The well-known Catholic philosopher Robert Spaemann died yesterday at the age of 91.
Stuttgart (kath.net/kathpedia.com) The well-known Catholic philosopher Robert Spaemann died yesterday at the age of 91. This kath.net has learned from his family.
Robert Spaemann was born on May 5, 1927 in Berlin, the son of Heinrich Spaemann, later elevated to the priesthood, and his wife Ruth Krämer. He studied philosophy, history, theology and Romance studies at the universities of Münster, Munich, Friborg and Paris. He received his doctorate in Münster in 1952, worked as a lecturer at Kohlhammer Verlag for four years, then as an assistant to Joachim Ritter in Münster. He habilitated there in 1962 in philosophy and education with a thesis on François Fénelon. Spaemann was until 1968 full professor of philosophy at the universities of Stuttgart, until 1972 in Heidelberg and Munich, where he retired in 1992. Spaemann was widowed and father of two children.
For Spaemann, the reasonableness of the belief in God is the center of his philosophy. He explains the traditional philosophical proofs of God and points out that these proofs of God still found philosophical admirers in the 20th century.
The belief in God has endured for Spaemann. He calls him therefore the "immortal rumor". Universalist religions like Christianity could not do without mission. They would have to bring their points of view into the general discourse. He is convinced that a fruitful discussion is possible between different religious positions. For Spaemann, the mark of God in the world is man, created in his own image.
In an essay published in 1996 Spaemann sharply criticized the "Project Global Ethos" of the Tübingen theologian Hans Küng.
Pope Benedict XVI. Appreciated him as a consultant and invited him to Castel Gandolfo in September 2006 to speak about the relationship between science, philosophy and faith.
In his speeches and publications, Spaemann campaigns for the protection of human life from its beginning to natural death. He therefore criticized proposals for - at least partial - release of killing on request and for a "liberalization" of euthanasia. He bases this on an understanding of person and human dignity that rejects any relativization of the right to life with dates, deadlines and other conditions. Together with the former constitutional judge Ernst-Wolfgang Böckenförde he formulated the following principle: "If there should be anything like rights of the person, they can only exist on the condition that no one is authorized to judge who is the subject of such rights.” Human dignity does not come to the person under the condition of certain qualities (eg self-confidence), but solely because of their biological belonging to the human species. He shows that for the Enlightenment just this thesis that "people before their birth have personal rights,” was self-evident. It is Spaemann's merit to have "raised the debate about abortion and euthanasia to this fundamental level".
Spaemann was considered a representative of an Aristotelian natural philosophy. In his contributions to the philosophy of law, he emphasized the "actuality of natural law". In the dispute over natural law, he did not recognize an argument against, but one for this right. For "if there were no right by nature, it would not make sense to argue about issues of justice". The existence of that right does not mean that it is obvious to everyone, but "that it makes sense to seek something in the direction that this name refers to.” Natural law can no longer be understood as a catalog of norms or a kind of meta-constitution. Rather, it is a mindset, that checks “all critical legal legitimization again.”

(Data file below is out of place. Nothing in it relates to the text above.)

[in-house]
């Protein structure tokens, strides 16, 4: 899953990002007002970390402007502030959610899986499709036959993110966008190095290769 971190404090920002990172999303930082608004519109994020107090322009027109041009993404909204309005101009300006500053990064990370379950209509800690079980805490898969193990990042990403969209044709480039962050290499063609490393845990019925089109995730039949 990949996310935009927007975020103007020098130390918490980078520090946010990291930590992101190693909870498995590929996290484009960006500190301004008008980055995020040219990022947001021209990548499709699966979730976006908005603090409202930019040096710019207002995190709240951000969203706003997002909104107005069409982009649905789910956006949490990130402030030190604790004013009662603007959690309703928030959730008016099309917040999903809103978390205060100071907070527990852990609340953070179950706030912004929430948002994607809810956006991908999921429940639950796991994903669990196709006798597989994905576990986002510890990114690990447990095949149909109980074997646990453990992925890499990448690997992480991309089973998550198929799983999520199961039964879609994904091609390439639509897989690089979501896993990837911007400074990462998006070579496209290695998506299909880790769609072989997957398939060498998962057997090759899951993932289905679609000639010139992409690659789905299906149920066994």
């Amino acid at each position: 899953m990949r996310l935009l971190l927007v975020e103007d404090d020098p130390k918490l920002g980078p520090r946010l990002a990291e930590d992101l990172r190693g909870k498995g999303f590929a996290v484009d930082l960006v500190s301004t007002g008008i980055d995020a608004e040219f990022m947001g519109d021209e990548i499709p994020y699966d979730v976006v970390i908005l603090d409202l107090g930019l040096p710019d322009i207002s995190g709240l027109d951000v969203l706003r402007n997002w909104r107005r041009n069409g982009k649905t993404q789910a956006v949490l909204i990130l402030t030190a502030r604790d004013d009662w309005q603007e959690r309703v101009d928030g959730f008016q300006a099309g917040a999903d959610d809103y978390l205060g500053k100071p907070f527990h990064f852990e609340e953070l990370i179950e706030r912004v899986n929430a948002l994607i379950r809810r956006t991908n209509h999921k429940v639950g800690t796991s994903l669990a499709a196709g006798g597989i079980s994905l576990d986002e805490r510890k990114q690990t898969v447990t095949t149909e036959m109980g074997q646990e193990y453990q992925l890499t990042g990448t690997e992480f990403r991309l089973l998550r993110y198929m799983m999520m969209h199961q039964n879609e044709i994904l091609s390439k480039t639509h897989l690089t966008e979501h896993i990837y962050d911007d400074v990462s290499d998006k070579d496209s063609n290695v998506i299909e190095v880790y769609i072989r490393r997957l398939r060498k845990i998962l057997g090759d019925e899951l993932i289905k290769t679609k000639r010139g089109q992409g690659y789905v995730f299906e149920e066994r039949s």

Questions of education are, according to Spaemann's view "at the beginning of all ethics.” In the 1970s he commented on the ideas of "emancipatory education.” The idea of emancipation is meaningful there, "where people are freed from outside guardianship with regard to the organization of the framework conditions of their actions.” This concept of emancipation denotes "a process which always has a beginning and an end,” which is called maturity. The idea of "emancipatory" education, which he calls the ideology of emancipation, on the other hand, meant "an infinite and, moreover, a universally conceived process," as an educational ideal. It serves to expand the circle of those who are "declared to be immature" and legitimize a "massive ideological rule by the educators.” The ideology of emancipation deprives the child of the right to possibilities for identification and personality development.  He belonged in 1978 to the organizers of the congress "Courage for Education", which was directed against emancipatory education experiments with children. According to Spaemann, the task of the educators is to "bring the child to the independent and recalcitrant reality.” First, the child must be carefully and purposefully guided to reality from "his subjective world of sensation." The decisive factor is that "reality will initially be experienced as helpful and friendly.” The foundation of this basic experience - psychology speaks of basic trust - is the most important thing "that education can do.” For anyone who remembers his childhood as an "ideal world" would "easily cope with the unhappy.”
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